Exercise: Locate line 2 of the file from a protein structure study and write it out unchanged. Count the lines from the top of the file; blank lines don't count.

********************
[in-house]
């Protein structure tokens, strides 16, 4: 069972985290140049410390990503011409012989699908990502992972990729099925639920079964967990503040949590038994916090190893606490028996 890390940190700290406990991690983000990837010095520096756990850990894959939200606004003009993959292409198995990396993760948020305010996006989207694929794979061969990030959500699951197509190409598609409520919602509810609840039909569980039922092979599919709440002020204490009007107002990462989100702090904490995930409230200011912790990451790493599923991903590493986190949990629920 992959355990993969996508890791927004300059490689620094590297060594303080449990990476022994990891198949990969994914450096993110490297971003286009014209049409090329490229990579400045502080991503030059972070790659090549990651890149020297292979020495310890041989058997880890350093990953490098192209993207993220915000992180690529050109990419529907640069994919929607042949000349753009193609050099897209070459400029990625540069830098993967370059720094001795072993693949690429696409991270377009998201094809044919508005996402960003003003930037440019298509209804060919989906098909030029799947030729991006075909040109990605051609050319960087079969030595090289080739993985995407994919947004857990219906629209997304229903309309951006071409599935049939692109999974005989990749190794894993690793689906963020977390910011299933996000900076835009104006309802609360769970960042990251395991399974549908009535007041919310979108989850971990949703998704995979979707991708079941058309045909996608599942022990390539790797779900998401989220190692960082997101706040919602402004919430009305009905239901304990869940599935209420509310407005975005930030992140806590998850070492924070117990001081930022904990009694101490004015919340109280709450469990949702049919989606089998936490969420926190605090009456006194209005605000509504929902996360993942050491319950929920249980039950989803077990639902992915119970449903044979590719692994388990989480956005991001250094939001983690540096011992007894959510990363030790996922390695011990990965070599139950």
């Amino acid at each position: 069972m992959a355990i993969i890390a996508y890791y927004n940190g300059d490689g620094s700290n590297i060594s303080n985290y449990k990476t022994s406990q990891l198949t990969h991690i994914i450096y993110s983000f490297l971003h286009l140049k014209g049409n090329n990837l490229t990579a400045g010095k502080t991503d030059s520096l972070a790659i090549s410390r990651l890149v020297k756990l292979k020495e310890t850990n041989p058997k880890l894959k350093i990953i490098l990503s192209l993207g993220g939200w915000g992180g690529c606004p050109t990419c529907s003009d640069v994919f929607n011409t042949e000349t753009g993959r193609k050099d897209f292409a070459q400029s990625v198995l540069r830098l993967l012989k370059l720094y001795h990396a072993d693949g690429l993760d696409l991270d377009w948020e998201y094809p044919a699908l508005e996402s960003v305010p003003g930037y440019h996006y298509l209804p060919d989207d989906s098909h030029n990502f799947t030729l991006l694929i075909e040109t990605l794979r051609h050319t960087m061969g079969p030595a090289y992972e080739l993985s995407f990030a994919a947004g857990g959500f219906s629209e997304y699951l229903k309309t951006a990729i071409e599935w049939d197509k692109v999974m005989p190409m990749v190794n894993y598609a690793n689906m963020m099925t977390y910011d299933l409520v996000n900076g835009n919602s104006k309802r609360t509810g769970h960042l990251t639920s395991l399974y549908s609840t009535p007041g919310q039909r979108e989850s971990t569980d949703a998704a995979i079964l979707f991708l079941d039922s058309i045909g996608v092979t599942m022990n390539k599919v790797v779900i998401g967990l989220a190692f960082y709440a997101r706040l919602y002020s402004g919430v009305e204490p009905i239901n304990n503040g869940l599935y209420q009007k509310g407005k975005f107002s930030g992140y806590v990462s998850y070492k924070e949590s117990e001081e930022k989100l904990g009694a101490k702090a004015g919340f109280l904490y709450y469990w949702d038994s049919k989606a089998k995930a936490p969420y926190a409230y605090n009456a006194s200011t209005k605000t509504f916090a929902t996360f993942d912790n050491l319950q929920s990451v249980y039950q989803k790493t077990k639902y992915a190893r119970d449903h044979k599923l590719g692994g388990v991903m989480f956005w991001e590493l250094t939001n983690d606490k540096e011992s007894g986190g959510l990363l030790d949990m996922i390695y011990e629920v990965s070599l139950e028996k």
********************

């Protein structure tokens, strides 16, 4: 069972985290140049410390990503011409012989699908990502992972990729099925639920079964967990503040949590038994916090190893606490028996 890390940190700290406990991690983000990837010095520096756990850990894959939200606004003009993959292409198995990396993760948020305010996006989207694929794979061969990030959500699951197509190409598609409520919602509810609840039909569980039922092979599919709440002020204490009007107002990462989100702090904490995930409230200011912790990451790493599923991903590493986190949990629920 992959355990993969996508890791927004300059490689620094590297060594303080449990990476022994990891198949990969994914450096993110490297971003286009014209049409090329490229990579400045502080991503030059972070790659090549990651890149020297292979020495310890041989058997880890350093990953490098192209993207993220915000992180690529050109990419529907640069994919929607042949000349753009193609050099897209070459400029990625540069830098993967370059720094001795072993693949690429696409991270377009998201094809044919508005996402960003003003930037440019298509209804060919989906098909030029799947030729991006075909040109990605051609050319960087079969030595090289080739993985995407994919947004857990219906629209997304229903309309951006071409599935049939692109999974005989990749190794894993690793689906963020977390910011299933996000900076835009104006309802609360769970960042990251395991399974549908009535007041919310979108989850971990949703998704995979979707991708079941058309045909996608599942022990390539790797779900998401989220190692960082997101706040919602402004919430009305009905239901304990869940599935209420509310407005975005930030992140806590998850070492924070117990001081930022904990009694101490004015919340109280709450469990949702049919989606089998936490969420926190605090009456006194209005605000509504929902996360993942050491319950929920249980039950989803077990639902992915119970449903044979590719692994388990989480956005991001250094939001983690540096011992007894959510990363030790996922390695011990990965070599139950």